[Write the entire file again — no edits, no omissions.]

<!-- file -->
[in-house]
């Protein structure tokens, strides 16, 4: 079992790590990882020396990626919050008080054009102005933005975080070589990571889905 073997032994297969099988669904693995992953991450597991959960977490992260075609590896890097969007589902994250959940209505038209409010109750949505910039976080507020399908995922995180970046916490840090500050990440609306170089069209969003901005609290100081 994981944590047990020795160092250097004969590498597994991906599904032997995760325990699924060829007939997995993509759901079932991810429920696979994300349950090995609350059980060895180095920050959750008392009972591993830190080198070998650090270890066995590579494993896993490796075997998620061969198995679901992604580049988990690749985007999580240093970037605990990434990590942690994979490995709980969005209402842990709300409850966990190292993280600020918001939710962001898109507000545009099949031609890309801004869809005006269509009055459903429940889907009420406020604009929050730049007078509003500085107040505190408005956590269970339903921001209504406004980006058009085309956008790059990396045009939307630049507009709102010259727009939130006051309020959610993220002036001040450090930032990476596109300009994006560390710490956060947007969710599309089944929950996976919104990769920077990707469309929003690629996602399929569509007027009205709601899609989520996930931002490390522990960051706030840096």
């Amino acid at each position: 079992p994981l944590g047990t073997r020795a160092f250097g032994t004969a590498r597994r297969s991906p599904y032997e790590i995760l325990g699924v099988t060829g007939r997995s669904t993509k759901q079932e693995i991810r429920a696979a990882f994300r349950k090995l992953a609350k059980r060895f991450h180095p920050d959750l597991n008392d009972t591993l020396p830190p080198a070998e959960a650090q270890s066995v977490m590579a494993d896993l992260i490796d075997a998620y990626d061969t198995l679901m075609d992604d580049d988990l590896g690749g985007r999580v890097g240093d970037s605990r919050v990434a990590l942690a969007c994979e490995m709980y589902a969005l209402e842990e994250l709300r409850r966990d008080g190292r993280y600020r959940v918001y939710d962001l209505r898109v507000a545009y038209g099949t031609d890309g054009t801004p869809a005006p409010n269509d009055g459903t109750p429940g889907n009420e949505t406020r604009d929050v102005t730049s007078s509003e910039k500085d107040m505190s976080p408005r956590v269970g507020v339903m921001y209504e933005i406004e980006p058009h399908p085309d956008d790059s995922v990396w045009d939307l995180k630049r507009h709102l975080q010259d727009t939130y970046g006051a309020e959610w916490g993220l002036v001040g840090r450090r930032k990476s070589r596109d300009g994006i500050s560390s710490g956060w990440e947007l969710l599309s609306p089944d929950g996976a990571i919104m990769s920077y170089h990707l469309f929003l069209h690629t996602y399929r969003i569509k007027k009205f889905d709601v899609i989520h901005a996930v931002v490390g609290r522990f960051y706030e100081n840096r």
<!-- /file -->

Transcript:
[in-house]
């Protein structure tokens, strides 16, 4: 079992790590990882020396990626919050008080054009102005933005975080070589990571889905 073997032994297969099988669904693995992953991450597991959960977490992260075609590896890097969007589902994250959940209505038209409010109750949505910039976080507020399908995922995180970046916490840090500050990440609306170089069209969003901005609290100081 994981944590047990020795160092250097004969590498597994991906599904032997995760325990699924060829007939997995993509759901079932991810429920696979994300349950090995609350059980060895180095920050959750008392009972591993830190080198070998650090270890066995590579494993896993490796075997998620061969198995679901992604580049988990690749985007999580240093970037605990990434990590942690994979490995709980969005209402842990709300409850966990190292993280600020918001939710962001898109507000545009099949031609890309801004869809005006269509009055459903429940889907009420406020604009929050730049007078509003500085107040505190408005956590269970339903921001209504406004980006058009085309956008790059990396045009939307630049507009709102010259727009939130006051309020959610993220002036001040450090930032990476596109300009994006560390710490956060947007969710599309089944929950996976919104990769920077990707469309929003690629996602399929569509007027009205709601899609989520996930931002490390522990960051706030840096």
């Amino acid at each position: 079992p994981l944590g047990t073997r020795a160092f250097g032994t004969a590498r597994r297969s991906p599904y032997e790590i995760l325990g699924v099988t060829g007939r997995s669904t993509k759901q079932e693995i991810r429920a696979a990882f994300r349950k090995l992953a609350k059980r060895f991450h180095p920050d959750l597991n008392d009972t591993l020396p830190p080198a070998e959960a650090q270890s066995v977490m590579a494993d896993l992260i490796d075997a998620y990626d061969t198995l679901m075609d992604d580049d988990l590896g690749g985007r999580v890097g240093d970037s605990r919050v990434a990590l942690a969007c994979e490995m709980y589902a969005l209402e842990e994250l709300r409850r966990d008080g190292r993280y600020r959940v918001y939710d962001l209505r898109v507000a545009y038209g099949t031609d890309g054009t801004p869809a005006p409010n269509d009055g459903t109750p429940g889907n009420e949505t406020r604009d929050v102005t730049s007078s509003e910039k500085d107040m505190s976080p408005r956590v269970g507020v339903m921001y209504e933005i406004e980006p058009h399908p085309d956008d790059s995922v990396w045009d939307l995180k630049r507009h709102l975080q010259d727009t939130y970046g006051a309020e959610w916490g993220l002036v001040g840090r450090r930032k990476s070589r596109d300009g994006i500050s560390s710490g956060w990440e947007l969710l599309s609306p089944d929950g996976a990571i919104m990769s920077y170089h990707l469309f929003l069209h690629t996602y399929r969003i569509k007027k009205f889905d709601v899609i989520h901005a996930v931002v490390g609290r522990f960051y706030e100081n840096r």